Ohio State, Moffitt Form Cancer Research Collaboration for Big Data

June 4, 2014
Ohio State University’s James Cancer Hospital and Solove Research Institute, and the Tampa, Fla.-based Moffitt Cancer Center are collaborating to form what is likely the world’s largest cancer research collaboration for big data, the organization’s officials say.

Ohio State University’s James Cancer Hospital and Solove Research Institute, and the Tampa, Fla.-based Moffitt Cancer Center are collaborating to form what is likely the world’s largest cancer research collaboration for big data, the organization’s officials say.

Named the Oncology Research Information Exchange Network (ORIEN), the new partnership will launch with over 100,000 consented patients who have agreed to donate their tissue and clinical data for research to understand cancer at the molecular level. M2Gen, a subsidiary of Moffitt, will serve as ORIEN’s operational and commercial provider for support, bringing expertise in data management and informatics.

ORIEN will  utilize a single protocol, Total Cancer Care, to create a collaborative, “rapid learning” environment that will  aim to share de-identified data to accelerate the development of targeted treatments, allowing researchers and clinicians to more quickly match eligible patients to clinical trials and conduct larger and richer analysis, officials say.

Through data analysis and sharing, ORIEN will provide physicians evidence of the best therapeutic options, including clinical trial treatments, specific to a patient’s biological and epidemiological profile, increasing the likelihood of treatment efficacy, speeding response time, and potentially minimizing side effects while improving outcomes. Patients are followed throughout their lifetime and can play an active role in the study of their cancer and improve care for future generations.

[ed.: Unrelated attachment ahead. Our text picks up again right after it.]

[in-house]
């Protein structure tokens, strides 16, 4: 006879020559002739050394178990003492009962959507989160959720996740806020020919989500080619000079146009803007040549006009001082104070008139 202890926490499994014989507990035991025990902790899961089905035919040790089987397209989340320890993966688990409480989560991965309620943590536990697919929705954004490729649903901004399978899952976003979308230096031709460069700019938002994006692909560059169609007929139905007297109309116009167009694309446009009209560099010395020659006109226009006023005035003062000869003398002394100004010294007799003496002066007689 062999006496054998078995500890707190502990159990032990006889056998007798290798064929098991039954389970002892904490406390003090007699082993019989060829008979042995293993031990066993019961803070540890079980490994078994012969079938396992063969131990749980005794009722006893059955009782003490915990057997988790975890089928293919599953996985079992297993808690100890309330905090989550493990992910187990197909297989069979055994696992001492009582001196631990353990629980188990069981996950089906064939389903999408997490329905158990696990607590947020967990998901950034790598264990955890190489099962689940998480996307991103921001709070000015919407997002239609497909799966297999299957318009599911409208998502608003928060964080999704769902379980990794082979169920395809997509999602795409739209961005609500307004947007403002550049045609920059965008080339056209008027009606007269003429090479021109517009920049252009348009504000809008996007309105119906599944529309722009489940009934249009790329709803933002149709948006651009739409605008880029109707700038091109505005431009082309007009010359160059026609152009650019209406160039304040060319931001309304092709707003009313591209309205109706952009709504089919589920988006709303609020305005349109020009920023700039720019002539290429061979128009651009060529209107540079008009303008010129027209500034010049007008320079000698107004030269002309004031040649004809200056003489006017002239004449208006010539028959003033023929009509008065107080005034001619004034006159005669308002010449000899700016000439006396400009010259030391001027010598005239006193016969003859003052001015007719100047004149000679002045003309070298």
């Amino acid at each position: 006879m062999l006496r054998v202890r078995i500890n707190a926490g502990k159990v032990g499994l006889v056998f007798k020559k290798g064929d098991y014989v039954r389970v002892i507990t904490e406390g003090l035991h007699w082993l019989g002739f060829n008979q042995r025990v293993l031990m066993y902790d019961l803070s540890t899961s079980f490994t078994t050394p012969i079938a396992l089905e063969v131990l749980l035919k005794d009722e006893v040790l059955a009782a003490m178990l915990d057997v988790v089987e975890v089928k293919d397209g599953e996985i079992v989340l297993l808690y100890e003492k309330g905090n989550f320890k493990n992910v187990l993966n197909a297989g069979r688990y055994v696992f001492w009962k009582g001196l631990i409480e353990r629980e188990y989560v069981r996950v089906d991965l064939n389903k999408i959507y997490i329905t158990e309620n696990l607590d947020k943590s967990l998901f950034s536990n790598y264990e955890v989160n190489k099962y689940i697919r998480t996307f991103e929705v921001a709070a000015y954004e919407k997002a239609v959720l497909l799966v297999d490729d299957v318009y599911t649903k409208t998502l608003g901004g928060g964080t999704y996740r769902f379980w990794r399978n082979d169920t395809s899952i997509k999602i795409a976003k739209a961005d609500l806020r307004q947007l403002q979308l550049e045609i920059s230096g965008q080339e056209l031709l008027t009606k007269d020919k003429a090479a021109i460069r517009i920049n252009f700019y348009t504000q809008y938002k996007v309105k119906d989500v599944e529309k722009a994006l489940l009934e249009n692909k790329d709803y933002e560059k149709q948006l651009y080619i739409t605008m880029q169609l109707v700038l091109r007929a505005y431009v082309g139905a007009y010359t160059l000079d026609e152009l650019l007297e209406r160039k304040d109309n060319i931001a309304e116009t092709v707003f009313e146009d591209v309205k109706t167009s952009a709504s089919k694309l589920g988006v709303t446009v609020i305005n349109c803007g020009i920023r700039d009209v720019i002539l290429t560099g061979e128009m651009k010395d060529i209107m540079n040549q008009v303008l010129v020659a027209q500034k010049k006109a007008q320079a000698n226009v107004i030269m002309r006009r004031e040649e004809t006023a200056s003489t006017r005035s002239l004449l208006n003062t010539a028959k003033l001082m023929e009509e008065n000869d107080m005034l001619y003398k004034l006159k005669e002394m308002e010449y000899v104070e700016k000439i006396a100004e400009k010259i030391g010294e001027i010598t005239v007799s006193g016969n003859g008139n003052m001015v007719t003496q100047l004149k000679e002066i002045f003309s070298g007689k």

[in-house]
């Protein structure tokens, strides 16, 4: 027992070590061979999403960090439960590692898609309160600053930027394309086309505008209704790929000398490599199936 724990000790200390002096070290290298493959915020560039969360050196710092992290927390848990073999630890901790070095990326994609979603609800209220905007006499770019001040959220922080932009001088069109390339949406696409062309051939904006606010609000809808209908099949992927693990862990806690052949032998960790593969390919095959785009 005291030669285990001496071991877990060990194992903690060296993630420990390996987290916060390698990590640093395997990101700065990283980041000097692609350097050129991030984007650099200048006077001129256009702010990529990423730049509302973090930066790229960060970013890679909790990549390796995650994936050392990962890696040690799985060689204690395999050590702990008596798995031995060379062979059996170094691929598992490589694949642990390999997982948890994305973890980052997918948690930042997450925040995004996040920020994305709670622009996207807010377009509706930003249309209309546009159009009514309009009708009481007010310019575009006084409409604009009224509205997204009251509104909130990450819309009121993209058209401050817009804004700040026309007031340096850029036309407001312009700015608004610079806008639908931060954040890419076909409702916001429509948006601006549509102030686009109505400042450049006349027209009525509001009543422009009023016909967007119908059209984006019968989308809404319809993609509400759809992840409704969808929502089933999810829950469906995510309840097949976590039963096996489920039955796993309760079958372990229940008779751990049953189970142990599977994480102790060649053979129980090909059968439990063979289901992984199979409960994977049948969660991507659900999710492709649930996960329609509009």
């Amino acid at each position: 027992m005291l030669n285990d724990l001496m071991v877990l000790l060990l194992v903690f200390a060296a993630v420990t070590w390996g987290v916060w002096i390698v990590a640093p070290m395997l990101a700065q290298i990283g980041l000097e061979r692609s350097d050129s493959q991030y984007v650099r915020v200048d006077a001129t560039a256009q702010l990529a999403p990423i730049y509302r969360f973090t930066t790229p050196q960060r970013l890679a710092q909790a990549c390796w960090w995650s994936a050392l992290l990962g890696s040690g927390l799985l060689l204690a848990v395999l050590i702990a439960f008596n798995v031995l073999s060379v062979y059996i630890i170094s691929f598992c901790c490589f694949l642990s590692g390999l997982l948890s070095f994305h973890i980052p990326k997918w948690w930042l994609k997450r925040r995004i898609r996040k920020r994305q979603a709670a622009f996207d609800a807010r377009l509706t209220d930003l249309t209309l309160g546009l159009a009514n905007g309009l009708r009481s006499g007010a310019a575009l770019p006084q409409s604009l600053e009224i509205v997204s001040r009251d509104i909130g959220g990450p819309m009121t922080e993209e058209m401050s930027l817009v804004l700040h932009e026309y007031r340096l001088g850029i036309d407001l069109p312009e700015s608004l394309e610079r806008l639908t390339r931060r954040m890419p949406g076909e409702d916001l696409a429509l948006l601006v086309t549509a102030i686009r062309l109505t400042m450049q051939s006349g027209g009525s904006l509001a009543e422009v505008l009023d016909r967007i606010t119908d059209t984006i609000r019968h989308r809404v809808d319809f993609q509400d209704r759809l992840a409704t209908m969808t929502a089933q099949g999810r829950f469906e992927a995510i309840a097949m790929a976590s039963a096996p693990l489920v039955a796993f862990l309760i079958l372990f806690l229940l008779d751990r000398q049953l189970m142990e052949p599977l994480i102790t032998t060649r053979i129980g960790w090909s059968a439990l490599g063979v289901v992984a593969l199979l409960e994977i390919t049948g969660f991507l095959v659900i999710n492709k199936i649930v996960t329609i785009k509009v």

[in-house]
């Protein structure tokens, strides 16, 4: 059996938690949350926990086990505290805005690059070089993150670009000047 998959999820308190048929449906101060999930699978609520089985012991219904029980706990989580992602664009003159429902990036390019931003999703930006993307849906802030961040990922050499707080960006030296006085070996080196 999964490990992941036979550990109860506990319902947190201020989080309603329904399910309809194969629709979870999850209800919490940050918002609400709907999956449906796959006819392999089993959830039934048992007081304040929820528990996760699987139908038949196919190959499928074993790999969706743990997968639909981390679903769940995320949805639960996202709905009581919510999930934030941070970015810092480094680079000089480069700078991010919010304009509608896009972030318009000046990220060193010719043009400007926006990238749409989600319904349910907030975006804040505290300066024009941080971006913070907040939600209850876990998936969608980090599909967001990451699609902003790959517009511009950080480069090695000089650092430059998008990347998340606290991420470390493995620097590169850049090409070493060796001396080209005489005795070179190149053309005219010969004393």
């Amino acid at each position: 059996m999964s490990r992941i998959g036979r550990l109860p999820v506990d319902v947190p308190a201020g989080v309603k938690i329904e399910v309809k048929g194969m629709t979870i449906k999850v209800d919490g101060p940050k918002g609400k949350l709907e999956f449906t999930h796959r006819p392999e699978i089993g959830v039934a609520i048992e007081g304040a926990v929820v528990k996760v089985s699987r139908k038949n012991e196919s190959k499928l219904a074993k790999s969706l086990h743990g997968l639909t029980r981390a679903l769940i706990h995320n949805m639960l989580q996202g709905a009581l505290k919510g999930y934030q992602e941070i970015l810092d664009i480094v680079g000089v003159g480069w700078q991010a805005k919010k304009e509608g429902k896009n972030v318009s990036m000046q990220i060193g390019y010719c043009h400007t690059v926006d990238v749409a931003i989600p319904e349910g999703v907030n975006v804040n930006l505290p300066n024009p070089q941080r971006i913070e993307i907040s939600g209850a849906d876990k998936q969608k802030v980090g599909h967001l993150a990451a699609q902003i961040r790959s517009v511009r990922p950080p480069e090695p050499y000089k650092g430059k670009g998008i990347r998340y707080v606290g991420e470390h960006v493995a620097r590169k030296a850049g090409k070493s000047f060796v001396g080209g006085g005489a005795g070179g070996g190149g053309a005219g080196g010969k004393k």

ORIEN’s approach to clinical trial matching also presents a significant opportunity for pharmaceutical companies to modernize trial recruitment and facilitate adaptive clinical trial design. Through M2Gen, industry researchers will be able to match their targeted drugs to participating patients within ORIEN cancer center members based on their molecular profile, promoting greater trial efficiency and flexibility.  Ultimately, researchers will be better equipped to identify potential candidates for their drug trials, leading to better outcomes.  ORIEN also creates the ability to accelerate and improve efficiencies of clinical trials and the drug approval process, including post-market surveillance.

“With ORIEN, we’re amassing a true national cancer database for the first time,” said Michael Caligiuri, M.D., director of The Ohio State University Comprehensive Cancer Center and CEO of the James Cancer Hospital and Solove Research Institute.  “The collaboration across academic centers and with healthcare industry will not only help speed discovery, but will also provide patients with more personalized treatment options and ultimately, lead to better outcomes.”

Read the source article at cancer.osu.edu

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